The story is told of Ali Hafed, a wealthy ancient Persian who owned much land and many productive fields, orchards, and gardens and had money out at interest. He had a lovely family and at first was contented because he was wealthy, and wealthy because he was contented.
An old priest came to Ali Hafed and told him that if he had a diamond the size of his thumb, he could purchase a dozen farms like his. Ali Hafed said, “Will you tell me where I can find diamonds?”
The priest told him, “If you will find a river that runs over white sands, between high mountains, in those white sands you will always find diamonds.”
“Well,” said Ali Hafed, “I will go.”
So he sold his farm, collected his money that was at interest, and left his family in charge of a neighbor, and away he went in search of diamonds, traveling through many lands in Asia and Europe. After years of searching his money was all spent, and he passed away in rags and wretchedness.
Meanwhile, the man who purchased Ali Hafed’s farm one day led his camel out into the garden to drink, and as the animal put his nose into the shallow waters, the farmer noticed a curious flash of light in the white sands of the stream. Reaching in, he pulled out a black stone containing a strange eye of light. Not long after, the same old priest came to visit Ali Hafed’s successor and found that in the black stone was a diamond. As they rushed out into the garden and stirred up the white sands with their fingers, they came up with many more beautiful, valuable gems. According to the story, this marked the discovery of the diamond mines of Golconda, the most valuable diamond mines in the history of the ancient world.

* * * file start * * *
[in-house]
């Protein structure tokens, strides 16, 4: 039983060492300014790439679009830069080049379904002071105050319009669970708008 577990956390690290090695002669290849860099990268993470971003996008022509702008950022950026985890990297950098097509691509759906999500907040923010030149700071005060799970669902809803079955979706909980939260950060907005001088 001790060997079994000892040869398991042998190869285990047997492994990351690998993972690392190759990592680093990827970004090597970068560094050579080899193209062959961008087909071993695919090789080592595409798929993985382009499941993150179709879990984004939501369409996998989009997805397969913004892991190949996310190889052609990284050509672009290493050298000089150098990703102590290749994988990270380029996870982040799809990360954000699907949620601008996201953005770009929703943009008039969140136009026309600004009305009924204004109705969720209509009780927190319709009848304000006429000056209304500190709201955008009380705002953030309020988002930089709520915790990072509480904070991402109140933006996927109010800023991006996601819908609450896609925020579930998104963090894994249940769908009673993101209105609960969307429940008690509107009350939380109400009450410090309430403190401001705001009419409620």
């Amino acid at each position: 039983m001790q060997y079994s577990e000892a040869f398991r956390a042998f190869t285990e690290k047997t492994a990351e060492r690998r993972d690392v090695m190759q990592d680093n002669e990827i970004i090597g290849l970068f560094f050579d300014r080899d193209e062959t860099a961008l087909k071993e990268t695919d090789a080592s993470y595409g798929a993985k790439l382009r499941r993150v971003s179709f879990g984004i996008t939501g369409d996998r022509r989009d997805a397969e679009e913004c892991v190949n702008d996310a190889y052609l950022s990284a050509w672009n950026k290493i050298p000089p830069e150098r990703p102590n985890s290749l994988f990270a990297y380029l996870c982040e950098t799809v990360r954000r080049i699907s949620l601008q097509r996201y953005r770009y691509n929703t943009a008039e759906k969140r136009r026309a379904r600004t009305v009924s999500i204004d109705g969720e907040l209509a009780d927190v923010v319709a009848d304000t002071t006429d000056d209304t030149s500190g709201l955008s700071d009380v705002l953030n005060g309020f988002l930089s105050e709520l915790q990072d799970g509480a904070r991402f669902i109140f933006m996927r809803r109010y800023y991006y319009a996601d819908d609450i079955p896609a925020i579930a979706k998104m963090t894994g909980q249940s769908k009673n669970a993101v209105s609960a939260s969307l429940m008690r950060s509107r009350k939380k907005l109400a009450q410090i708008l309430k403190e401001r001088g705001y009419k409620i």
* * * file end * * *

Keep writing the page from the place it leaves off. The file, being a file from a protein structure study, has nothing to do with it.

Had Ali Hafed remained at home and dug in his own cellar, or anywhere in his own fields, rather than traveling in strange lands where he eventually faced starvation and ruin, he would have had “acres of diamonds.” (Story paraphrased from Russell H. Conwell, Acres of Diamonds [Westwood, New Jersey: Fleming H. Revell Company, 1960], 10–14.)
We feel only pity for Ali Hafed as we picture him wandering homeless and friendless farther and farther away from the happiness he thought he would find in digging up diamonds in a far-off place. Yet how many times do we look for our happiness at a distance in space or time rather than right now, in our own homes, with our own families and friends? (James E. Faust, Ensign, October 2000, p.2)
I am currently reading a book about an athlete who was on top of his game, perhaps the greatest of all time in his sport. He had and still has everything the world has to offer. When he was 26 years old he was dating a supermodel, he had close to 30 million in the bank, was known all over the world and was the best in his sport- literally on top of the world. Yet he was miserable.
When he was 26 he did an act of selfless service for someone else- and for the first time was excited about the feeling it gave him. All of his self focus had not brought him the happiness he craved… it only made him feel all the more empty inside. For those who are members of the Church of Jesus Christ of Latter-day Saints, we are literally sitting on a pile of diamonds. People with millions in the bank and worldwide fame are seeking for the answer to the question that haunts them. Only the gospel of Jesus Christ can fill the void in our mortal souls. In many ways we are much like Ali, and it takes prophets who can see to point out the diamonds in our homes, churches and in our souls.
As a teacher for young people in the church, it is my duty to point out the diamond fields in the lives of our youth. Like Ali, they have a tendency to want to go off looking for the river between the two hills when it is in their own backyard. Their parents, scriptures and words of the prophets are diamonds that when studied, will add a dimension of happiness to their lives they never would experience otherwise.